Note: We deviated from our original book schedule because Eden has spent the last week moving from Virginia to Florida and Jenn was traveling the East Coast. Only Caitlynn had time to sit down and read the book for the week so we thought instead of skipping our Saturday discussion that we would discuss A Court of Thorns and Roses this Saturday and then talk A Court of Mist and Fury in our first podcast (coming soon!).
Now. To the good stuff.
Synopsis: A thrilling, seductive new series from New York Times bestselling author Sarah J. Maas, blending Beauty and the Beast with faerie lore.
When nineteen-year-old huntress Feyre kills a wolf in the woods, a beast-like creature arrives to demand retribution for it. Dragged to a treacherous magical land she only knows about from legends, Feyre discovers that her captor is not an animal, but Tamlin—one of the lethal, immortal faeries who once ruled their world.
As she dwells on his estate, her feelings for Tamlin transform from icy hostility into a fiery passion that burns through every lie and warning she’s been told about the beautiful, dangerous world of the Fae. But an ancient, wicked shadow over the faerie lands is growing, and Feyre must find a way to stop it . . . or doom Tamlin—and his world—forever. – Goodreads, A Court of Thorns and Roses
Eden: ACOTAR was a book I liked but didn’t love. I understand why this is now that I’ve read the second book, and, actually, I have a new appreciation for the first book after reading the second book. There were issues I had with the ACOTAR and I discuss them below but I think Maas is just that author that can create a message so strong that even when I’m not crazy about the book I can still see the bigger story being built and that was very much the case for ACOTAR.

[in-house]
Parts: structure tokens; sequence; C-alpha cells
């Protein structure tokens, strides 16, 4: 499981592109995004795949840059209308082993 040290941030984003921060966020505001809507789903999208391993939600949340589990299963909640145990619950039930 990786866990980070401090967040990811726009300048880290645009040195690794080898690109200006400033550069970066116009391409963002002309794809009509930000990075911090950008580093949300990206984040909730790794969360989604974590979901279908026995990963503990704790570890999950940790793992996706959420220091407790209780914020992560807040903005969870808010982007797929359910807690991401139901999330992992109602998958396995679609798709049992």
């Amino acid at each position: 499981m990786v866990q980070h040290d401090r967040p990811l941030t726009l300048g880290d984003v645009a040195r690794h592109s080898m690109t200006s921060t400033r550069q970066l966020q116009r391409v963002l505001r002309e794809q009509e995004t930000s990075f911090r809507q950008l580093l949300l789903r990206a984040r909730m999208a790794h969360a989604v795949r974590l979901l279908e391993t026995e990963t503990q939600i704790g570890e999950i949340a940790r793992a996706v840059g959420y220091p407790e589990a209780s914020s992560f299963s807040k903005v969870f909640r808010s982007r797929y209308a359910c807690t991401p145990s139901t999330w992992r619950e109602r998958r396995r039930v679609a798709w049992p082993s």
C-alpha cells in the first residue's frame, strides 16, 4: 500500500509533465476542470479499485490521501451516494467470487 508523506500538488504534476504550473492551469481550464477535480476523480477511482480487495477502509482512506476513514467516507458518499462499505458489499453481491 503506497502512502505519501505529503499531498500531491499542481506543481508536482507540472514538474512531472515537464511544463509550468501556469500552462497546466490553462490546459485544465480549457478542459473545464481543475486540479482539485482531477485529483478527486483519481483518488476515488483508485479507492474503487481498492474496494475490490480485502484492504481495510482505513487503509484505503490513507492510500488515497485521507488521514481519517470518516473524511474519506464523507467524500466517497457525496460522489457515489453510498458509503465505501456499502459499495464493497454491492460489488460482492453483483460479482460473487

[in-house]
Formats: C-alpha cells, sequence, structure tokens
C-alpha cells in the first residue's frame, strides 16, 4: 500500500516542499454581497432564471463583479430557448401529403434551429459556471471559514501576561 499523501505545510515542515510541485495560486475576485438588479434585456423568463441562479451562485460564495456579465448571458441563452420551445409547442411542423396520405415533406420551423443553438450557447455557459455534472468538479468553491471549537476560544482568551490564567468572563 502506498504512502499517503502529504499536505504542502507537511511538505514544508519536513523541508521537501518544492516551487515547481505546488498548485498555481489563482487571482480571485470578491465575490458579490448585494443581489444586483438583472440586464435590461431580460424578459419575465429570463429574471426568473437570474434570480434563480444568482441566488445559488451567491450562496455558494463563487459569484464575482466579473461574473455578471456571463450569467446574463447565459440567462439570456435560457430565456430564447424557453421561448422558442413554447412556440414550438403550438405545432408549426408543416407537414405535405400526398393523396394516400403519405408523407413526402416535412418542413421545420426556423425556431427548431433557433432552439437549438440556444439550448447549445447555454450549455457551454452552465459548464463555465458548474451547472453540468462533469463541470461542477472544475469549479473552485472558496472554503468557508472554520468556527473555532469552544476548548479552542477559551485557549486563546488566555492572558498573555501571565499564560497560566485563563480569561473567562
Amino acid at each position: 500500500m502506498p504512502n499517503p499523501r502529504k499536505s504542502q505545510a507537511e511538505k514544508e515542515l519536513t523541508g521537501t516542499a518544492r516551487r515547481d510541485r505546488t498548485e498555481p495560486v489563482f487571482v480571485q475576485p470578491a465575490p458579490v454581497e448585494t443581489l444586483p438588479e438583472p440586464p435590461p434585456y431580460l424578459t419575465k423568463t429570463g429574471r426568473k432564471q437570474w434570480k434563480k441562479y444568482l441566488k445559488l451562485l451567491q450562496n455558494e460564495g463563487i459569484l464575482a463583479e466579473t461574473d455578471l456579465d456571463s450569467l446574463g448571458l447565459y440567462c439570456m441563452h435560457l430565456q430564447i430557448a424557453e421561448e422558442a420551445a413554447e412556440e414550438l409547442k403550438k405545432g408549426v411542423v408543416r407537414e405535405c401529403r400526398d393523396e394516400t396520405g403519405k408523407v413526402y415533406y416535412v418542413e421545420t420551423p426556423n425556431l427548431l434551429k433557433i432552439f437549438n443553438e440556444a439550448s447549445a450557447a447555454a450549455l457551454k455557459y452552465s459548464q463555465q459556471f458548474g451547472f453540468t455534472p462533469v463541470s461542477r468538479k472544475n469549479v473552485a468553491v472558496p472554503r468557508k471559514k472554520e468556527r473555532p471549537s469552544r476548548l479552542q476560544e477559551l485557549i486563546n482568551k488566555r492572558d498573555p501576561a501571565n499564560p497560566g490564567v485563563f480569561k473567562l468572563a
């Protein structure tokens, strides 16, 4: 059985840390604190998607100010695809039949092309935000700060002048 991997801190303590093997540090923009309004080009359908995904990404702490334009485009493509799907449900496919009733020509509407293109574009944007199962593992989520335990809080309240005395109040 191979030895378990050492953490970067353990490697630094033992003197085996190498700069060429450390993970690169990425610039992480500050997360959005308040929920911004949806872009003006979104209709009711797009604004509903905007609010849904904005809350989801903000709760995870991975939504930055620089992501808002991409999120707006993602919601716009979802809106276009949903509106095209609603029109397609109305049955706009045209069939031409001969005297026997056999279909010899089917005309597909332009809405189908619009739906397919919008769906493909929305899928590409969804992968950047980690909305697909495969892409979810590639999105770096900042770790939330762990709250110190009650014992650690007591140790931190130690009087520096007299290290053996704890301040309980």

Jenn: I had mixed feelings about this book. I did not like the first half of the book as I was reading it. I was frustrated and did not like the characters. However, the second half of the book was amazing. Maas set up this book in the perfect way. Though, I did not appreciate the first half of the book while I read it the first time it all came together in the perfect way in the end. This wasn’t my favorite book. I actually gave it a 3.5/5 stars. It was a great set up for ACoMaF. On it’s own? I wasn’t in love.
Caitlynn: I was such a fan of ACOTAR from the get-go. I fell right into Maas’ trap of loving Tamlin and not seeing the error of my ways! Honestly, I read this book and ACOMAF together so my rating was a little skewed. Thinking back, I remember thinking I would give ACOTAR a 4/5 but I ended up giving it a 5/5 because everything was so necessary to continue the story it was a job well done, that’s for sure.
DISCUSSION & SPOILERS AHEAD: If you haven’t read A Court of Thorns and Roses and plan to read it, it would be best not to read anymore.
Jenn: I was not a huge fan of the beginning of A Court of Thorns and Roses.
Caitlynn: I will continually say A Court of Thrones and Roses throughout this discussion.
Jenn: Same. But I didn’t like it at first because the rapey/Stockholm syndrome vibe really creeped me out a lot. I started to like it more once they got under the mountain because it wasn’t just about Feyre and her kidnapper. We got a lot more interesting characters.
Caitlynn: I loved Lucian.
Jenn: I liked Lucian a lot. I wanted her to hook up with him the entire time they were in Spring Court.
Eden: I really don’t like Lucian. I actually thought he was really boring. I liked neither Tamlin nor Lucian.
Jenn: I wanted Feyre to get with Lucian just to get her away from Tamlin.
Eden: Was anybody else uncomfortable during the Calanmai scene?
Caitlynn: I’m actually not sure why she included that in the book.
Jenn: I think it showed Tamlin’s character. Prior to that point you were like, well maybe he’s just like a super jealous guy and he’s just really reserved person.
Caitlynn: I literally just thought he was a crazy jealous person.
Eden: My thing with Tamlin was that I thought he was scary. He’s the kind of guy that would scare me because he’s always threatening.